• From global, uniform standards for food and safety to a diversity of locally evolved food standards that meet food and safety requirements (from seed to plate).

• From support for centralised and capital-intensive energy systems to policies and legislations that promote innovations and internal markets for decentralised, distributed micro- generation of renewable energies (solar, wind, biogas....).

As part of this paradigm shift we suggest the following practical recommendations for individuals, communities, non- governmental organisations (NGOs) and policy makers at the local, national and international level:

• Adopt as a key policy objective the identification and rapid development of sustainable food, energy and water systems based on circular economy models. This process should be based on clear targets including minimising GHG emissions and fossil fuel use and increasing food and energy security and sovereignty at the local level.

• Reformulate agricultural, energy, trade and development policies specifically to promote sustainable food, energy and water systems. This will include designing institutional frameworks and regulatory processes that support and sustain circular systems capable of self-renewal and high production.

• Introduce stricter measures to internalise the external environmental and social costs of food, energy and transport systems, and use the resulting revenues to support sustainable initiatives. Large corporations involved in the food, agriculture, energy, water and waste management sectors should be the main—but not exclusive—targets of these measures. This policy would act as a driver of change in terms of a shift to sustainability and the transition to a low carbon economy.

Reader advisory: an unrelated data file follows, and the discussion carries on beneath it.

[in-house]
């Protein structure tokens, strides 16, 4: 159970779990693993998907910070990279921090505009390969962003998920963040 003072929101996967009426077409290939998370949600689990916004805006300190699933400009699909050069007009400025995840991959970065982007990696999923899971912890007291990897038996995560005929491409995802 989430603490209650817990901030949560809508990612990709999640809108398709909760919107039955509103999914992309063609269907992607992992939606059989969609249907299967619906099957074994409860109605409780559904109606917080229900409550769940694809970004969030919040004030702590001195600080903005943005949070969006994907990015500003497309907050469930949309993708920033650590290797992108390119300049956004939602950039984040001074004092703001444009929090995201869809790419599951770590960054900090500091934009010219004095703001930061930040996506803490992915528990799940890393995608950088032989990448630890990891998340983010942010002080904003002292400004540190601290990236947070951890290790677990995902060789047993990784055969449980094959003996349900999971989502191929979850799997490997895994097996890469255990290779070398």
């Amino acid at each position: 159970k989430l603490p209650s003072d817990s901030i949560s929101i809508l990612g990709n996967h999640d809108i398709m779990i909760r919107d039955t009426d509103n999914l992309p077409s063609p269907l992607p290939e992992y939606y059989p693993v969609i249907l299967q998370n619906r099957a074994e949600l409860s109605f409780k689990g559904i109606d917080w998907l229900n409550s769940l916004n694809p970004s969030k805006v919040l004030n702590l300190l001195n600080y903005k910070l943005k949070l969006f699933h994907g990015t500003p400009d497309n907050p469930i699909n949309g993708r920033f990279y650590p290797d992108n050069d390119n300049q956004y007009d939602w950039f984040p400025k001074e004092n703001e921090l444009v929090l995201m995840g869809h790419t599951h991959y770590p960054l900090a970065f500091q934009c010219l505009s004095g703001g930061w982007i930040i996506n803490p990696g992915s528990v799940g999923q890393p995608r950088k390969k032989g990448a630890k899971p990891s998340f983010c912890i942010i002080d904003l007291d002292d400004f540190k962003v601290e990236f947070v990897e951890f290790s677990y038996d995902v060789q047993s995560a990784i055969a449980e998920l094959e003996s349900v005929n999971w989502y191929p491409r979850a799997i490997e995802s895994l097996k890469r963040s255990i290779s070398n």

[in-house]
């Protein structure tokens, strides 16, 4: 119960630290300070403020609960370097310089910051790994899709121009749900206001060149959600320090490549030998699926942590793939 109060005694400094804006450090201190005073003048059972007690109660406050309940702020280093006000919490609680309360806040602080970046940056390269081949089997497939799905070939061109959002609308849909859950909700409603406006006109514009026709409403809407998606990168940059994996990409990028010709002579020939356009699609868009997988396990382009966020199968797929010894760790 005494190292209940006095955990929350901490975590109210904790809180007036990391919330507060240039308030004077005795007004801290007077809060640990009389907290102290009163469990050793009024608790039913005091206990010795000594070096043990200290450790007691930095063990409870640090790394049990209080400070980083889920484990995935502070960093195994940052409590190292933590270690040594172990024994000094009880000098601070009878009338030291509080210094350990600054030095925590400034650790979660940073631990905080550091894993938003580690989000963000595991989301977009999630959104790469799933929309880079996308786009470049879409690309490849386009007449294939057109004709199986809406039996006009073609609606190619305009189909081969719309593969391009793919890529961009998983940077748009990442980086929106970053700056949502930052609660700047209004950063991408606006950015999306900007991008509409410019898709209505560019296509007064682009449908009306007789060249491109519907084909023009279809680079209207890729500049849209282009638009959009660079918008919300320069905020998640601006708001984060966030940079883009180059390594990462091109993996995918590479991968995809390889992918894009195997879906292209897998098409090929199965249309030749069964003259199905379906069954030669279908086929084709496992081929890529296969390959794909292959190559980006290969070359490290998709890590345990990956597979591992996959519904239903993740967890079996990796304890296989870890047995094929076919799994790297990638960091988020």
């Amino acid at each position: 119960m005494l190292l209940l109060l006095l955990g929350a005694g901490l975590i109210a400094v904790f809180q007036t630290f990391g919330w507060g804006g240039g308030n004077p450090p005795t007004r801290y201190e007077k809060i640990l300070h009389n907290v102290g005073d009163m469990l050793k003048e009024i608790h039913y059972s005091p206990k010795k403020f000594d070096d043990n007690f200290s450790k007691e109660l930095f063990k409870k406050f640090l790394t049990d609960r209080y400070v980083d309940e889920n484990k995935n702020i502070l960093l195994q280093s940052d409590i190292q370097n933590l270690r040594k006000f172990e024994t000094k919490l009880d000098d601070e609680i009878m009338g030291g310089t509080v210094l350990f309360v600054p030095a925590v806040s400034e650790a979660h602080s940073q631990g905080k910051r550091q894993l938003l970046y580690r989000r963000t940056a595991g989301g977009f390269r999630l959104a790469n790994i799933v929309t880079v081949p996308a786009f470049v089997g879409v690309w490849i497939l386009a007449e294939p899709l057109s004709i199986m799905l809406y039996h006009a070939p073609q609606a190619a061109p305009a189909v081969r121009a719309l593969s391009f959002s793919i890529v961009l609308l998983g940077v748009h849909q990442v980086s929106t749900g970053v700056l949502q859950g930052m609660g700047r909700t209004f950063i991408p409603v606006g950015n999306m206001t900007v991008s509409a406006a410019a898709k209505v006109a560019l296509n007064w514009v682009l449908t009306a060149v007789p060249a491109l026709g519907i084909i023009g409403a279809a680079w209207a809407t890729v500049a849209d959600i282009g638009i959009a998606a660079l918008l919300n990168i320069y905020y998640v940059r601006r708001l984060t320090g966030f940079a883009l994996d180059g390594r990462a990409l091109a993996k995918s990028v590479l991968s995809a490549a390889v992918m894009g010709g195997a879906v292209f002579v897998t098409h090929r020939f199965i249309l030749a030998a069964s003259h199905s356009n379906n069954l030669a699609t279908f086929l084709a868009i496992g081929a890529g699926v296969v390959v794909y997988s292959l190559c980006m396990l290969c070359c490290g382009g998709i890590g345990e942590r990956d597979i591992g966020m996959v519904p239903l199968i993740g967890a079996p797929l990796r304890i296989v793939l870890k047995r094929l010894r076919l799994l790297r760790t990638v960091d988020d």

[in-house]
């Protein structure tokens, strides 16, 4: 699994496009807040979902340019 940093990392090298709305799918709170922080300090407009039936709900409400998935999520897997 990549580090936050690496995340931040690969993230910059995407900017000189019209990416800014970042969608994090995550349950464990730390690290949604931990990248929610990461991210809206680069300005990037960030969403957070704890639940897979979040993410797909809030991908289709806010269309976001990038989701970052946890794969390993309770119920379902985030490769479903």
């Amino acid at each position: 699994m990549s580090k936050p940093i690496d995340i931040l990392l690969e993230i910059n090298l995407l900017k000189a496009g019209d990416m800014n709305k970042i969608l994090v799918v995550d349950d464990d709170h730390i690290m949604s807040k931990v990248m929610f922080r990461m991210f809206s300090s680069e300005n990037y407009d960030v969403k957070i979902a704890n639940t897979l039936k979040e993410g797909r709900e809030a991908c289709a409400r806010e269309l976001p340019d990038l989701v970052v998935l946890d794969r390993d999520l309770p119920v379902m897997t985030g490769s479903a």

• Introduce fiscal measures such as tax incentives to encourage the shift to sustainable systems. Relatively small taxes on financial exchange market speculations (e.g. Tobin tax and similar proposals) —and on other global money transactions— should be introduced through a multilateral agreement. This decision alone will generate immediate and substantial funding for the design and spread of circular systems that regenerate local ecologies and economies for the public good.

• Design and implement a major eco-literacy programme to raise awareness of the hidden environmental and social problems caused by our current linear systems, and the alternative options for supplying food, energy and water that minimise risks and negative impacts.

• Introduce local research, demonstration and training centres which focus on sustainable food, energy and water systems. These centres will provide advice and training and demonstrate best practice in order to develop a new skills and knowledge base. They should be designed so as to strengthen local knowledge systems, organisations and institutions, thereby enhancing capacities for local innovation and their horizontal spread to more people and places.

• Build on farmers and other citizens’ proposals for transformation (such as the food sovereignty movement) as part of a larger paradigm shift towards food and energy sovereignty.